Addressing patient acquisition and retention issues that began years before the pandemic will be key to getting back in the black
By Angie Franks
Even though the COVID-19 economic recovery has begun, hospitals and health systems still face a long road ahead. The delta variant of the virus is driving up hospitalizations at a faster rate than the alpha variant among unvaccinated patients. As a result, organizations are experiencing financial challenges in 2021 similar to the first surges of 2020.
For example, while operating margin and patient volume were higher for the first seven months of 2021 compared to 2020, it is still lower compared to pre-pandemic 2019, according to a recent report based on data from more than 900 U.S. hospitals. Likewise, adjusted discharges are down 4% and emergency department visits are down 13%.
Despite this challenge, health systems have the opportunity in this uncertain time to mitigate risk and improve financial performance by improving operations. This includes acquiring and retaining patients—as well as repatriating them back into the system if they have left. A focus on optimizing healthcare access will support health systems’ financial recovery, but it is also a sustainable, long-term revenue enhancement strategy that has never been more important.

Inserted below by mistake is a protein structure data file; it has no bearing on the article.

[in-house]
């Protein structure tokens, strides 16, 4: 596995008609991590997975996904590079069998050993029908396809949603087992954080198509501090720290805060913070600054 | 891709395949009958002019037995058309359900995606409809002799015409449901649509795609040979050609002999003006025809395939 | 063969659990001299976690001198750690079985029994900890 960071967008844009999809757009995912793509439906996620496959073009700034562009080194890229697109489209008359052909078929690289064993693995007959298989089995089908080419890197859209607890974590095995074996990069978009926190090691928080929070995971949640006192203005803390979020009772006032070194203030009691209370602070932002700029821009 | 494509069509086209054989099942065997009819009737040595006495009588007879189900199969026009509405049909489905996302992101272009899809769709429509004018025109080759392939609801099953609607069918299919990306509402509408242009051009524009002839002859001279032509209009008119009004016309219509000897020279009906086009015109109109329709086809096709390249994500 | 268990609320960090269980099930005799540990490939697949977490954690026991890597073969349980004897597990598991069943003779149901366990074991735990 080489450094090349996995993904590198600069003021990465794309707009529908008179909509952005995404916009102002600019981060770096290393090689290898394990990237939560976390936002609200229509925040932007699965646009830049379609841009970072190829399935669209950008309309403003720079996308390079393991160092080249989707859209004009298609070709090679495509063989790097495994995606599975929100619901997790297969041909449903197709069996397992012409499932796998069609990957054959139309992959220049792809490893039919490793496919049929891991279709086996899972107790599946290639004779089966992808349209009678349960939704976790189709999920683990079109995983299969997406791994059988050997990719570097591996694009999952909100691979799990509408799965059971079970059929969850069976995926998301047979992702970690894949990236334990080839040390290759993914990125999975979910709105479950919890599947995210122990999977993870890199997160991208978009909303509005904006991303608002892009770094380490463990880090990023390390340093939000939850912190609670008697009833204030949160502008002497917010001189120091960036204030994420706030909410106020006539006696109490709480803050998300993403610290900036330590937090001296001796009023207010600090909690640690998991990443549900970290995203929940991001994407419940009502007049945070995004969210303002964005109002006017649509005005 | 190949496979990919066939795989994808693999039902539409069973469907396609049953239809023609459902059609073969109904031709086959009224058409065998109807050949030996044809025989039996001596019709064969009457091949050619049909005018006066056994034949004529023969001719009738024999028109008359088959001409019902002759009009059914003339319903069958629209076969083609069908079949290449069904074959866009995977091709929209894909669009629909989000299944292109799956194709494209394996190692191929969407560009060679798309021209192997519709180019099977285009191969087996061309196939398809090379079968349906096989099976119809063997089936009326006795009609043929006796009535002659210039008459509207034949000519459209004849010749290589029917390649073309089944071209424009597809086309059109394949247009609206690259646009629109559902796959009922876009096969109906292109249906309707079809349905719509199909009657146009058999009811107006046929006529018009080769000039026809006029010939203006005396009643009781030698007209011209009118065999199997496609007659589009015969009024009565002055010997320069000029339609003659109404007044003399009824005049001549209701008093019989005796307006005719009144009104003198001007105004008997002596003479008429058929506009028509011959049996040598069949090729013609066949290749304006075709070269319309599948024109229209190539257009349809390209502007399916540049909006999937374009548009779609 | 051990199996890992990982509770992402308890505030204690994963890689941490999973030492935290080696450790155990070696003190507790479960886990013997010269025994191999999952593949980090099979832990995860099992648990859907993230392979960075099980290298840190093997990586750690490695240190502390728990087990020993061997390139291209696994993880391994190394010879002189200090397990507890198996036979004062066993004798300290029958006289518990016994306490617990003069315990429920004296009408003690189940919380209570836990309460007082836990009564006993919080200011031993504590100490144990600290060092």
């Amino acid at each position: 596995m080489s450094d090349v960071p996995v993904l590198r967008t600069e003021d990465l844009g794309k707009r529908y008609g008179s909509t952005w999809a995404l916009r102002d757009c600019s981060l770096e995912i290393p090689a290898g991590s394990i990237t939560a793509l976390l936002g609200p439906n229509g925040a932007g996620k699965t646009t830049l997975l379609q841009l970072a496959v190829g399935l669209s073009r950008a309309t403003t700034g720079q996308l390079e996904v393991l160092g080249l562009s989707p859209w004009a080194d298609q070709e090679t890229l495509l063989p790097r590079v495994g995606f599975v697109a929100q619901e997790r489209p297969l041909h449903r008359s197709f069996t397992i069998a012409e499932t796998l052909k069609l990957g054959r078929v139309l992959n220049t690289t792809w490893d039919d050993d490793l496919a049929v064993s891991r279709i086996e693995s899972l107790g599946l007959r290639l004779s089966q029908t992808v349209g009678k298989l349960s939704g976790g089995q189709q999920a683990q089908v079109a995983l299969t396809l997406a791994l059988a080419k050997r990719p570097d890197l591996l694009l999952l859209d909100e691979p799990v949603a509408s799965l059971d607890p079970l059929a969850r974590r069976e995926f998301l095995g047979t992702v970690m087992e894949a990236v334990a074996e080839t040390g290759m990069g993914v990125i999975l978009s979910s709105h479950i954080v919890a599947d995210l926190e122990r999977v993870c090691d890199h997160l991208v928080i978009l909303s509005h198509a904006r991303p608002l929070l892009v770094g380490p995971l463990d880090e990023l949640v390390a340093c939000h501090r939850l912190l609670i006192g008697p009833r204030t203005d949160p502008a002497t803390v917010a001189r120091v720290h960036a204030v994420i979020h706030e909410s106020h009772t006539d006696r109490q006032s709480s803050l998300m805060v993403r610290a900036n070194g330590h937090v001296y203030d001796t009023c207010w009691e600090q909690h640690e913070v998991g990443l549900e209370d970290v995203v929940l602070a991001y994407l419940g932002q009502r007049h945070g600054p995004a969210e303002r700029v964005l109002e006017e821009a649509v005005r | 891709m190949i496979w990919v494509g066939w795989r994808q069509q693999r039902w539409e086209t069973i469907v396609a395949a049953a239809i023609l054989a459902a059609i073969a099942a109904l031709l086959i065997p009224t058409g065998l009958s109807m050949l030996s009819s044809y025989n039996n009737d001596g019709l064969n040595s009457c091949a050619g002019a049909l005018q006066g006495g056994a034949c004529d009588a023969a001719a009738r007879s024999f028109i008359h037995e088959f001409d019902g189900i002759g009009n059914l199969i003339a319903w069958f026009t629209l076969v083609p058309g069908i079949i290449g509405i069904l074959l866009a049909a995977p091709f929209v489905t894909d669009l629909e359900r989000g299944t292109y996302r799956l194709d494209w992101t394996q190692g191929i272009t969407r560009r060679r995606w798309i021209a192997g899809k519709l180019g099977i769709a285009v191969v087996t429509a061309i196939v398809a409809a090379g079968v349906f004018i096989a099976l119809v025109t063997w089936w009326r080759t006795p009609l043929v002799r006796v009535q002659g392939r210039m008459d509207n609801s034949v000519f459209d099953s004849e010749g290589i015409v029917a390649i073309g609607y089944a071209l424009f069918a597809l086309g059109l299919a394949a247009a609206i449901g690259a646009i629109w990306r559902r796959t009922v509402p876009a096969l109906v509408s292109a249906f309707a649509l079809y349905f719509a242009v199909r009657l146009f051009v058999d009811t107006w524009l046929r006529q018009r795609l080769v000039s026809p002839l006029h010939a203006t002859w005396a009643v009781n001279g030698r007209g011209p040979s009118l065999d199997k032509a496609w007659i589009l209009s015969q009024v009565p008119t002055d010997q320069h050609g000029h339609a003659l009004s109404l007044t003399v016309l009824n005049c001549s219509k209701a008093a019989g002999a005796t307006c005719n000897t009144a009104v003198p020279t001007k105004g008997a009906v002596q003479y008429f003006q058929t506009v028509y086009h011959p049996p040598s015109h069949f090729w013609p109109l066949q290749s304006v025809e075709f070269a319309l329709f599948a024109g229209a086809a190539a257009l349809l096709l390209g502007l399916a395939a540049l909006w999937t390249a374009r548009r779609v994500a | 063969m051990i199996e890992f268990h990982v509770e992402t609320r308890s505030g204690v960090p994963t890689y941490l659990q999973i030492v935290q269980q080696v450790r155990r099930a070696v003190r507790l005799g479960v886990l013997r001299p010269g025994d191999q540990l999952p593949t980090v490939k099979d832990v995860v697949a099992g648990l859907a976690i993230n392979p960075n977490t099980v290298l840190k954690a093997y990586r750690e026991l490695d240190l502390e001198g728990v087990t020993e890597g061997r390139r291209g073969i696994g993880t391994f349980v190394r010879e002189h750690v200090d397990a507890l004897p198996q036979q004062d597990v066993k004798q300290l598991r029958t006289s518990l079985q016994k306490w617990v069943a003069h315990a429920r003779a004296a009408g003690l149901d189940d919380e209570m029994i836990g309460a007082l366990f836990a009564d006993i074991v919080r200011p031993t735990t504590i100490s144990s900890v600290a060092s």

A critical component of this healthcare access strategy is to ensure the right technology and strategies are in place to help patients navigate to the next optimal care setting faster and easier, freeing clinicians to focus on patient care to improve experience and outcomes. Ensuring efficient access to the appropriate level of care—via transfers into and out of the acute setting—is critical for new patient acquisitions and to prevent leakage.
New Research Reveals Preventing Patient Leakage to be a Top Priority
Patient acquisition and retention were major concerns among health system executives even before the pandemic, according to The Patient Keepage & Leakage Report. This survey of 138 health system senior leaders, primarily C-suite executives, was released in 2020 just weeks before the first major COVID-19 outbreaks in the U.S.
The report is more relevant now than ever. It provides an in-depth, state-of-the-industry snapshot of the views of executives on the challenge of patient leakage, in which patients seek care beyond their networks. In the report, 96% of those surveyed said addressing patient leakage is a top organizational priority. Similarly, 75% said reducing the number of patients who leave their network is essential to reaching financial goals.